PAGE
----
W-S nightlife coalition seeks middle ground with city

by Amy Kingsley

“We’re still the underdogs in this fight.”

So said Kim Lawson, who owns the Garage with her husband, Richard Emmett, on Feb. 8.

It had been almost a year since the night late last February when Sgt. Howard Plouff, a veteran of the Winston-Salem Police Department, was killed outside the Red Rooster. His death, and a shooting a few months later at the Rubber Soul on Burke Street, inspired the city council to tackle blossoming nightclub violence. What they came up with in August was a draft set of rules that required tight security, penalized unsafe clubs with closure and compelled promoters to submit events for city approval.

Since then, Emmett and Lawson have led an opposition coalition of musicians, promoters and club owners who argue that the ordinance would stifle live music. Now their organization has a name: the Winston-Salem Music and Nightlife Association. They also have a petition that’s been circulating on the internet and includes more than 700 signatures.

“We are very supportive of working with the city,” Emmett said. “There were two unfortunate incidents, but we don’t feel that this is the right solution. We are for working with the city on a voluntary basis.”

The Nightlife Association held a voluntary violence reduction seminar on Feb. 5, Emmett said. Representatives from 20 clubs participated in the program, an improvement over the handful who attended the first seminar last fall.

The members are making a point of working with the city. They hope the city will return the favor.

After the city submitted its first draft of the nightlife ordinance, club owners like Emmett and Lawson weighed in. They criticized a definition of “promoter” so broad it encompassed practically any band that books its own shows, and the requirement that off-duty police officers be posted to events.

Council members responded by tweaking the definitions of promoters and by striking the security requirements for clubs that participate in violence reduction training. But Emmett said he’s still queasy about the nebulous way unsafe clubs are defined and the requirement that club owners and promoters mind littering and violence on streets adjacent to their establishment.

Keith Murphy isn’t a club owner or a musician. He describes himself as “one of the Garage’s angels.” He was one of a group of regulars who helped the Garage weather its first encounter with city inspectors, when the club almost closed because it didn’t conform to fire code.

He’s spent the last several months reading nightlife ordinances in cities like Seattle, San Francisco and Raleigh. On Jan. 31, he sent a letter to City Manager Lee Garrity and members of the Winston-Salem City Council.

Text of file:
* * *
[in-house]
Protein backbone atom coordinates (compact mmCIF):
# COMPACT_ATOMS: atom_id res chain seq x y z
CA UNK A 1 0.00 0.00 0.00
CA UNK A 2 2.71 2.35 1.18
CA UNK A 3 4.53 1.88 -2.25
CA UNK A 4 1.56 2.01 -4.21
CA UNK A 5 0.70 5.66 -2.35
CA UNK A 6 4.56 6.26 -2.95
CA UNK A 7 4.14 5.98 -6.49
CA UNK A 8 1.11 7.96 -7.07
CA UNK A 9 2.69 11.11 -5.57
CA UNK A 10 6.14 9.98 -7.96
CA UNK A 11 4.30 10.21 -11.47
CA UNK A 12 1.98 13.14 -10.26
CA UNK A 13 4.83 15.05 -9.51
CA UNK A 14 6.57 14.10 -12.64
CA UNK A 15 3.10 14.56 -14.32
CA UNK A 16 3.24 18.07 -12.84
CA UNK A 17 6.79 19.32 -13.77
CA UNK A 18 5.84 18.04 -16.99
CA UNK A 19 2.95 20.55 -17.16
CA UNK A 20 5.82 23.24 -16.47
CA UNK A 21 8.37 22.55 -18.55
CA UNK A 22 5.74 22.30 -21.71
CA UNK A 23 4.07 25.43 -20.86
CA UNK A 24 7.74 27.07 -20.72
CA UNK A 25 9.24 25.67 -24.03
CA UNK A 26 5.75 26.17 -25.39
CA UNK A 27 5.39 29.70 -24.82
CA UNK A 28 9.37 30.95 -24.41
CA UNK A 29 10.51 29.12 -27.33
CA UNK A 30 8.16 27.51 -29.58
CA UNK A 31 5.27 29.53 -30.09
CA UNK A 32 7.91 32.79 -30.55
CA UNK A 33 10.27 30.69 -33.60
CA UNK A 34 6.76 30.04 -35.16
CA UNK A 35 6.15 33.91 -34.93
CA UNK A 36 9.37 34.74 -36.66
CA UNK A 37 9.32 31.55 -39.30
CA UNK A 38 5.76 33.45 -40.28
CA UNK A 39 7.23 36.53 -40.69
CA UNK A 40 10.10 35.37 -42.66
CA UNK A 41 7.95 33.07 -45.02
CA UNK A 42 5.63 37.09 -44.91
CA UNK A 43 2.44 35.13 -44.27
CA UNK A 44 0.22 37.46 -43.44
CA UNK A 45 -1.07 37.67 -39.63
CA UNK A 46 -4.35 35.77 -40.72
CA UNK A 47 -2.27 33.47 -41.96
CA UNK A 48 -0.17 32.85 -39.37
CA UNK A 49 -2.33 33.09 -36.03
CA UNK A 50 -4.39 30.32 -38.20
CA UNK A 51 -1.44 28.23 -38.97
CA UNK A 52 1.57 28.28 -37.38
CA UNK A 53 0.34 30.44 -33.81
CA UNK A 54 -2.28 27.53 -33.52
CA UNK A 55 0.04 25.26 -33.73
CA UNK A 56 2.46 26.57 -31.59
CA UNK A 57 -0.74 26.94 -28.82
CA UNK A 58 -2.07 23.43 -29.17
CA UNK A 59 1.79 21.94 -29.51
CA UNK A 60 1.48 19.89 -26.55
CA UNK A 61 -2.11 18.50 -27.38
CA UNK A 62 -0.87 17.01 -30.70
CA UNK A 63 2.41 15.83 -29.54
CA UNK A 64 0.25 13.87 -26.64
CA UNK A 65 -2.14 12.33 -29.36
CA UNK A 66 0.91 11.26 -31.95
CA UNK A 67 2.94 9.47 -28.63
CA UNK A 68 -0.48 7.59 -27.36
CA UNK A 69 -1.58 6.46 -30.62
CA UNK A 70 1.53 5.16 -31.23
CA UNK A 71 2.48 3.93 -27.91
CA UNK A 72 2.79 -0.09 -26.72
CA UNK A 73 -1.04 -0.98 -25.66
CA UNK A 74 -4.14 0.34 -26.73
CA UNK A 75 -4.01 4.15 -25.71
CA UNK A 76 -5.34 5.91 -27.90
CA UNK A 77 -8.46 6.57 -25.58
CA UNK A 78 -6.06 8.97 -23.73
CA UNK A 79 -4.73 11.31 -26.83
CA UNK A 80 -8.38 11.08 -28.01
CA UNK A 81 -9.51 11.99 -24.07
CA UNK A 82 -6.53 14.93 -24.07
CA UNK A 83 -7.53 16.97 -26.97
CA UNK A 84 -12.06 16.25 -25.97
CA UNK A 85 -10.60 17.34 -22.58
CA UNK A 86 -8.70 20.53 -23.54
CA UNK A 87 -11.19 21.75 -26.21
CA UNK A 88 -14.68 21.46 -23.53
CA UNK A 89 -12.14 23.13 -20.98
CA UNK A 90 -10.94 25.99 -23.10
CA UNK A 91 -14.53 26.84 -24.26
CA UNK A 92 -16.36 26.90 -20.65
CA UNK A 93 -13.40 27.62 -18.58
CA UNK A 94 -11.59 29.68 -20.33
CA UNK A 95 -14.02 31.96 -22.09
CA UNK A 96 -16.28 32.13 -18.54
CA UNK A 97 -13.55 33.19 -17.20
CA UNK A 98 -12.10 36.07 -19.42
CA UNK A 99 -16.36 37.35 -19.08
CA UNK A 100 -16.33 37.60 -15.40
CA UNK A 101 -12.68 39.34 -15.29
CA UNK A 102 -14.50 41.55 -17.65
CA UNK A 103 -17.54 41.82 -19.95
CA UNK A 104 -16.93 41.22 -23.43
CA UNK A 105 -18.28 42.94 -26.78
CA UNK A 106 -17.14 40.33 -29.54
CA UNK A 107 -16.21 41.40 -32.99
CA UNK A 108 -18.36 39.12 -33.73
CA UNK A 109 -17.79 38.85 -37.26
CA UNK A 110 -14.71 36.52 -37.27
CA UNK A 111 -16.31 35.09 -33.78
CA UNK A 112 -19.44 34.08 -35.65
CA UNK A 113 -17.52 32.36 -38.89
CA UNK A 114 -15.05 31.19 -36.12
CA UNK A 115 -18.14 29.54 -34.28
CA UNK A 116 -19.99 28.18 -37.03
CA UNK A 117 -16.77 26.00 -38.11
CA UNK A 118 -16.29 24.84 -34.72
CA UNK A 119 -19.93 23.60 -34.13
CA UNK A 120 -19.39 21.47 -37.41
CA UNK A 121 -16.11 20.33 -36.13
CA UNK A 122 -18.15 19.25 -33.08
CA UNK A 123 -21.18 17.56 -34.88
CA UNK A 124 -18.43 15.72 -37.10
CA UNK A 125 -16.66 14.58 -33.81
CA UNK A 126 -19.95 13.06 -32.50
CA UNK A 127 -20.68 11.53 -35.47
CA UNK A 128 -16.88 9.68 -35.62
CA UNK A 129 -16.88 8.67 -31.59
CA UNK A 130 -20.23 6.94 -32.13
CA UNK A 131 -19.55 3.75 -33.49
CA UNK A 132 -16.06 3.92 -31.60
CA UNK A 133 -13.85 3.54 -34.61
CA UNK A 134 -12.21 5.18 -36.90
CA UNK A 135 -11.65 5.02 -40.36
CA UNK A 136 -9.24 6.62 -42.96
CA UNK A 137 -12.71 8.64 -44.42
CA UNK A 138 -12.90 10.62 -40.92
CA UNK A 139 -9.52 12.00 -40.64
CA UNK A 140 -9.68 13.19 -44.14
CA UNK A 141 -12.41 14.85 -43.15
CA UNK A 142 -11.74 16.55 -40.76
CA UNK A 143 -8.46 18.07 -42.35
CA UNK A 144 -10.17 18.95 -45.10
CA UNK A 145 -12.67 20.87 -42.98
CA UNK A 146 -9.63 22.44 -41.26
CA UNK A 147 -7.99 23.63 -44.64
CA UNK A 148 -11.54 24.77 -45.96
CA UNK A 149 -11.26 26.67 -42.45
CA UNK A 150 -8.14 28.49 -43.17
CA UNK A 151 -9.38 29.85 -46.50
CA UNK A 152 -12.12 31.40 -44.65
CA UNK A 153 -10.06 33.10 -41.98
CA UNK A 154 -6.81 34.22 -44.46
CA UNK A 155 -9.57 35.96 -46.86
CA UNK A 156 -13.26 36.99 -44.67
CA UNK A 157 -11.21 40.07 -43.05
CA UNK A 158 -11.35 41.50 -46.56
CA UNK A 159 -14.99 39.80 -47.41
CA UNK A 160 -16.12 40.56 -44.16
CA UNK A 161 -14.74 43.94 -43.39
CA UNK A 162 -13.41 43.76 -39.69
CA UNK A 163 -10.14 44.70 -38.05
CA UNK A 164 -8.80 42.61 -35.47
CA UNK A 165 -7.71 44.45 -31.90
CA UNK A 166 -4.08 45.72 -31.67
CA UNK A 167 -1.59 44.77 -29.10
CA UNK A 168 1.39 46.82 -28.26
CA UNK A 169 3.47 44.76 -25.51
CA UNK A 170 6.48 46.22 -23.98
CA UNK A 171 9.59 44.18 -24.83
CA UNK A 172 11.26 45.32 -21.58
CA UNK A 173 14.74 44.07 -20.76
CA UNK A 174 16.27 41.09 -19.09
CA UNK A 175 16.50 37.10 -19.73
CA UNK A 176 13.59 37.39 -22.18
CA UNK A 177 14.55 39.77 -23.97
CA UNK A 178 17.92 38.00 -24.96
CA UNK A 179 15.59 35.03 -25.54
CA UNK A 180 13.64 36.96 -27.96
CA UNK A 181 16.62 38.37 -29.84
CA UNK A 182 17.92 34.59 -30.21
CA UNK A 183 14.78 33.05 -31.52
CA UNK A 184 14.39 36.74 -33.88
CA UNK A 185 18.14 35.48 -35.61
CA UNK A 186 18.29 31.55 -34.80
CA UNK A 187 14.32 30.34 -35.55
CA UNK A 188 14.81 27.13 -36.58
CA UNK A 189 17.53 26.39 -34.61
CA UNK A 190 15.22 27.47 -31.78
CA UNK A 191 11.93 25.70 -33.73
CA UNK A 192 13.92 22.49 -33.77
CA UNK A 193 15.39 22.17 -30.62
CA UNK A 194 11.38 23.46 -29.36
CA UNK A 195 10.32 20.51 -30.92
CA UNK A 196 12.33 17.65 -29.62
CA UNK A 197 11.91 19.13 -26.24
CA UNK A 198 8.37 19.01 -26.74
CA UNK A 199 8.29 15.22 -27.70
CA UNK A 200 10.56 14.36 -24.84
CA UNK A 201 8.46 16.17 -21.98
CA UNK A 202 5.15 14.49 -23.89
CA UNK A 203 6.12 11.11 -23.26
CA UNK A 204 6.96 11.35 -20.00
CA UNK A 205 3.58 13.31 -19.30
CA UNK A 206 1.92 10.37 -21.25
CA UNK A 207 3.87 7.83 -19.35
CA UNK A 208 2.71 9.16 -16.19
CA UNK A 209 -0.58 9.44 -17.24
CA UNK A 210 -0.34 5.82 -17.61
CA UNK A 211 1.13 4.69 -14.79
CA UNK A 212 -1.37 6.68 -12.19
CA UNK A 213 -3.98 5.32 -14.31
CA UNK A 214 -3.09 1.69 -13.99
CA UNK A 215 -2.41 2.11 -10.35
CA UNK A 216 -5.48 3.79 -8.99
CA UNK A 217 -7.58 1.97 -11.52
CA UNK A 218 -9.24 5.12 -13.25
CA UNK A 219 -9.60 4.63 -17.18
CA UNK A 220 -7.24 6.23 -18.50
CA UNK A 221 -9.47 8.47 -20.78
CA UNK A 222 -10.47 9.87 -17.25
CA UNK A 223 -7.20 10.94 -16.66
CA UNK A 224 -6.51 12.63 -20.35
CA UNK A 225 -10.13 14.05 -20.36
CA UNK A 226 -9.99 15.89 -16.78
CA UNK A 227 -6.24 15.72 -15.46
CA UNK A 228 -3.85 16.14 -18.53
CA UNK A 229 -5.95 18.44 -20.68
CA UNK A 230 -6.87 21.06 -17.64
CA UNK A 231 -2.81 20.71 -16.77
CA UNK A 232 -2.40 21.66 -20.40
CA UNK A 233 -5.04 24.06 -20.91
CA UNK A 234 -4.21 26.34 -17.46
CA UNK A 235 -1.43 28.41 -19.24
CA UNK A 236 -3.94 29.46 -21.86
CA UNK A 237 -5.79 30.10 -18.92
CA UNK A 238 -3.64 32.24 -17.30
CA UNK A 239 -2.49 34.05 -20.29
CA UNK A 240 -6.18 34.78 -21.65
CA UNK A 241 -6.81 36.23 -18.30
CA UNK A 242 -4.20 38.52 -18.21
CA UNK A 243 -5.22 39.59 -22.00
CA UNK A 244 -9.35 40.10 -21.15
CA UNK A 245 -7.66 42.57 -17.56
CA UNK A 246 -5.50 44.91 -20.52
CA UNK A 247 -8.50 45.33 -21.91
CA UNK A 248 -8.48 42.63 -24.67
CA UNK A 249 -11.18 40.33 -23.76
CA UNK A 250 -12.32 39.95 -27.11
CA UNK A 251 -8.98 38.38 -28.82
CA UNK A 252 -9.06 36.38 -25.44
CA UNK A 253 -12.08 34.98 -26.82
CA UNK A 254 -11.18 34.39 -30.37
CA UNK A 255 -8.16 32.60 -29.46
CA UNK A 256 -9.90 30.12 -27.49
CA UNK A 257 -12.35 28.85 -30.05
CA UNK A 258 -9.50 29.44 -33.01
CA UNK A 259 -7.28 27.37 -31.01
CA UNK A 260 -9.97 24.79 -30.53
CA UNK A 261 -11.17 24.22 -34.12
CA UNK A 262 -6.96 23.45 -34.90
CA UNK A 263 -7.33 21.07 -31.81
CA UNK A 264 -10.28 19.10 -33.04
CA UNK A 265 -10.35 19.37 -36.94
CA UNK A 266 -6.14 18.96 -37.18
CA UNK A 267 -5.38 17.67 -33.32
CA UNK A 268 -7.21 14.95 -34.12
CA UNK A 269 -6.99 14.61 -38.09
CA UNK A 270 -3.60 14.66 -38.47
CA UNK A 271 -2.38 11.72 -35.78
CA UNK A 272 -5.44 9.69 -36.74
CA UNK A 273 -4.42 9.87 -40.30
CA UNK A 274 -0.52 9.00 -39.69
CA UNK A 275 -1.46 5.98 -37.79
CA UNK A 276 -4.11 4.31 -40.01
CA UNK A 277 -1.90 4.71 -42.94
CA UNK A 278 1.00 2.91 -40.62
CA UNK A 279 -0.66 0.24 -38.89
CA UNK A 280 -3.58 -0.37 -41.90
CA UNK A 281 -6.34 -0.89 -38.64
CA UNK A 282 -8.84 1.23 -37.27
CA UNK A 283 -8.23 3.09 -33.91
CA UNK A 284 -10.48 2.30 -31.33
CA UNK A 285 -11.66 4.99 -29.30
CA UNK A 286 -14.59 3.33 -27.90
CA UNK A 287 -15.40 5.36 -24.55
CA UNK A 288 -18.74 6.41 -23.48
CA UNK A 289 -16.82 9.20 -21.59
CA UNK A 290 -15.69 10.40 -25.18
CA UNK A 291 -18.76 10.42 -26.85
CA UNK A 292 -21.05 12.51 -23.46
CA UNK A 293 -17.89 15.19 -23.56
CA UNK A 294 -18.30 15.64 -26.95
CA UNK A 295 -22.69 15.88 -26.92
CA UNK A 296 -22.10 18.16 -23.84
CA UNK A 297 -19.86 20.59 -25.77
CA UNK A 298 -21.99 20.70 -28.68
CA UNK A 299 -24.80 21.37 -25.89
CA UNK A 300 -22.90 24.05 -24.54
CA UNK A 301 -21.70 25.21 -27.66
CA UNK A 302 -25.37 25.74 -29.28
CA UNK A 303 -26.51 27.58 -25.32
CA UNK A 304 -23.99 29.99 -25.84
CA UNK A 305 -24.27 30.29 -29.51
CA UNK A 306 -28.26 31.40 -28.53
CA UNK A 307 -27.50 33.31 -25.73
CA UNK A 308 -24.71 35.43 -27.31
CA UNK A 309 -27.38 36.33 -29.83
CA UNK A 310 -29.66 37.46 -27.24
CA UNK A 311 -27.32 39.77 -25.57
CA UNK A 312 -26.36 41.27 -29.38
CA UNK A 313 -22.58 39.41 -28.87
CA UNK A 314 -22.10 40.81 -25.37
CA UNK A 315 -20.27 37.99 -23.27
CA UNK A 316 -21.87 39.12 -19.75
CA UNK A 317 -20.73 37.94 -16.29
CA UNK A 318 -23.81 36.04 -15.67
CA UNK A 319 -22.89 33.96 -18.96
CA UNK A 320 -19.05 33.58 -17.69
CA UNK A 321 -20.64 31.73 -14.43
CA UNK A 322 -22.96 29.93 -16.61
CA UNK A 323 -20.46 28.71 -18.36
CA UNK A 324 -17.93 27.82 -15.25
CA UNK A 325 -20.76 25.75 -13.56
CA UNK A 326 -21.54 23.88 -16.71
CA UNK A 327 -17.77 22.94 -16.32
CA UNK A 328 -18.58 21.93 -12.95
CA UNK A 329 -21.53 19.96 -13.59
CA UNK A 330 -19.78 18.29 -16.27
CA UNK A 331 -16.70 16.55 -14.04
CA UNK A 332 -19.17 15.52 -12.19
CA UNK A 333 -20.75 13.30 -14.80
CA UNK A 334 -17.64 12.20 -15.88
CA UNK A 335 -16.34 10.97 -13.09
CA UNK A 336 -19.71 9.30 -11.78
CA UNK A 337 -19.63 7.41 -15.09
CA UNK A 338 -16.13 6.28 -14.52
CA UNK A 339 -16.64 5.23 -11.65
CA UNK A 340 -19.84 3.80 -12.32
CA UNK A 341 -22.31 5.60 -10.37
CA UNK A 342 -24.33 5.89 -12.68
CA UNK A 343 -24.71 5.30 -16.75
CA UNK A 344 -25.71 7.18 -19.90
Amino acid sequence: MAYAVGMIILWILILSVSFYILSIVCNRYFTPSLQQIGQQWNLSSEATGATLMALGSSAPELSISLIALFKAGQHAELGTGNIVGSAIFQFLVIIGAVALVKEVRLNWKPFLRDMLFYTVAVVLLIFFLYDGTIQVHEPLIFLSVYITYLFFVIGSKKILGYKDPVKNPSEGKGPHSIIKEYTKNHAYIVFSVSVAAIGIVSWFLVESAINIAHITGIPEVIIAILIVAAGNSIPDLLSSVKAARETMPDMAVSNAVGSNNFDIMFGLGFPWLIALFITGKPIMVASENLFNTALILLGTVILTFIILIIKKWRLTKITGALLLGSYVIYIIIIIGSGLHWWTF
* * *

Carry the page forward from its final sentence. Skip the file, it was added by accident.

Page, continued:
Murphy raised several concerns: vague wording, lack of due process, stiff penalties, restaurant exemptions and impact on live music venues. He footnoted each point meticulously.

“The letter was really intended to be an eye-opener,” Murphy said. “We are not against closing some bad places down. We want the police to be able to do their jobs, but it needs to be tempered.”

In the course of his research, Murphy found that the Winston-Salem ordinance took the harshest elements from other cities’ ordinances. Punishment in the proposed Winston-Salem ordinance begins with a three-day suspension of the business license. In other cities, they increase from warnings through fines and temporary closings before slamming the club doors.

And the problem, he said, with enforcing such a strict ordinance is that the proposed ordinance doesn’t include much recourse for club owners. The city manager can hear an appeal, but formal rules of evidence wouldn’t apply, and the manager could cut the hearing short.

“The bottom line is that we’re not against the ordinance,” Murphy said. “But there has to be due process in it.”

Murphy said the nightlife association hopes to have 2,000 signatures on the petition by the March meeting of the city’s Public Safety Committee. Murphy and Emmett said they hope the city will take their concerns into account. And they hope that with the backing of the association, their voice will be louder.

“The city better be careful,” Emmett said. “They don’t think it’s going to have an effect on nightlife, but it’s already had a chilling affect on anyone who’s even thinking of opening a club in this city.”

To comment on this story, e-mail Amy Kingsley at